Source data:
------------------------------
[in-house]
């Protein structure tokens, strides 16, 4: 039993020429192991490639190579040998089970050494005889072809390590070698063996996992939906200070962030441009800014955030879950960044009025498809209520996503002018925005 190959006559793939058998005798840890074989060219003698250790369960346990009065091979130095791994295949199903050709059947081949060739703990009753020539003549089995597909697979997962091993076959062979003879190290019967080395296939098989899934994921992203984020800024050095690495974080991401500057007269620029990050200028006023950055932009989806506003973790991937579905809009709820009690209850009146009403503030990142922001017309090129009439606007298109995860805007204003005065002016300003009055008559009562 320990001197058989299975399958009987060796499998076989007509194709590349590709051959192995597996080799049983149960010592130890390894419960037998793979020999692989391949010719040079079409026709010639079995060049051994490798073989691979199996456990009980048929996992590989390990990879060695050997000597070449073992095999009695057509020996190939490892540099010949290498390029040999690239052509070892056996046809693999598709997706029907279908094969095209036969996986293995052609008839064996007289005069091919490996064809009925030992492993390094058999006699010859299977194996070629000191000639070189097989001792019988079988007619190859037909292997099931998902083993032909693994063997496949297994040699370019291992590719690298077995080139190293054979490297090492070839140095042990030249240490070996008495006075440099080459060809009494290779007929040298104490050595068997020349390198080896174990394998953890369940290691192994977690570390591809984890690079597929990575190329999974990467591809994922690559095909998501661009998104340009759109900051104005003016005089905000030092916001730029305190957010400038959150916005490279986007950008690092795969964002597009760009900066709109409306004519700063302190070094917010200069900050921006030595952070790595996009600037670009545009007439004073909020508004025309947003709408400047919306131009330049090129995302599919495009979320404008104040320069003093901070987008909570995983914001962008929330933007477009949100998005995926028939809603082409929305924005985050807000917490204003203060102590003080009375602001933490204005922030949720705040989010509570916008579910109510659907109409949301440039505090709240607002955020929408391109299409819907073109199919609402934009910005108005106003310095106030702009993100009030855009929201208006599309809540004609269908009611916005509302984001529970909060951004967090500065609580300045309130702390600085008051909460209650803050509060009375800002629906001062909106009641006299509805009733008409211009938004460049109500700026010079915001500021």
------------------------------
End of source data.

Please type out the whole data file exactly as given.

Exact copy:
[in-house]
């Protein structure tokens, strides 16, 4: 039993020429192991490639190579040998089970050494005889072809390590070698063996996992939906200070962030441009800014955030879950960044009025498809209520996503002018925005 190959006559793939058998005798840890074989060219003698250790369960346990009065091979130095791994295949199903050709059947081949060739703990009753020539003549089995597909697979997962091993076959062979003879190290019967080395296939098989899934994921992203984020800024050095690495974080991401500057007269620029990050200028006023950055932009989806506003973790991937579905809009709820009690209850009146009403503030990142922001017309090129009439606007298109995860805007204003005065002016300003009055008559009562 320990001197058989299975399958009987060796499998076989007509194709590349590709051959192995597996080799049983149960010592130890390894419960037998793979020999692989391949010719040079079409026709010639079995060049051994490798073989691979199996456990009980048929996992590989390990990879060695050997000597070449073992095999009695057509020996190939490892540099010949290498390029040999690239052509070892056996046809693999598709997706029907279908094969095209036969996986293995052609008839064996007289005069091919490996064809009925030992492993390094058999006699010859299977194996070629000191000639070189097989001792019988079988007619190859037909292997099931998902083993032909693994063997496949297994040699370019291992590719690298077995080139190293054979490297090492070839140095042990030249240490070996008495006075440099080459060809009494290779007929040298104490050595068997020349390198080896174990394998953890369940290691192994977690570390591809984890690079597929990575190329999974990467591809994922690559095909998501661009998104340009759109900051104005003016005089905000030092916001730029305190957010400038959150916005490279986007950008690092795969964002597009760009900066709109409306004519700063302190070094917010200069900050921006030595952070790595996009600037670009545009007439004073909020508004025309947003709408400047919306131009330049090129995302599919495009979320404008104040320069003093901070987008909570995983914001962008929330933007477009949100998005995926028939809603082409929305924005985050807000917490204003203060102590003080009375602001933490204005922030949720705040989010509570916008579910109510659907109409949301440039505090709240607002955020929408391109299409819907073109199919609402934009910005108005106003310095106030702009993100009030855009929201208006599309809540004609269908009611916005509302984001529970909060951004967090500065609580300045309130702390600085008051909460209650803050509060009375800002629906001062909106009641006299509805009733008409211009938004460049109500700026010079915001500021």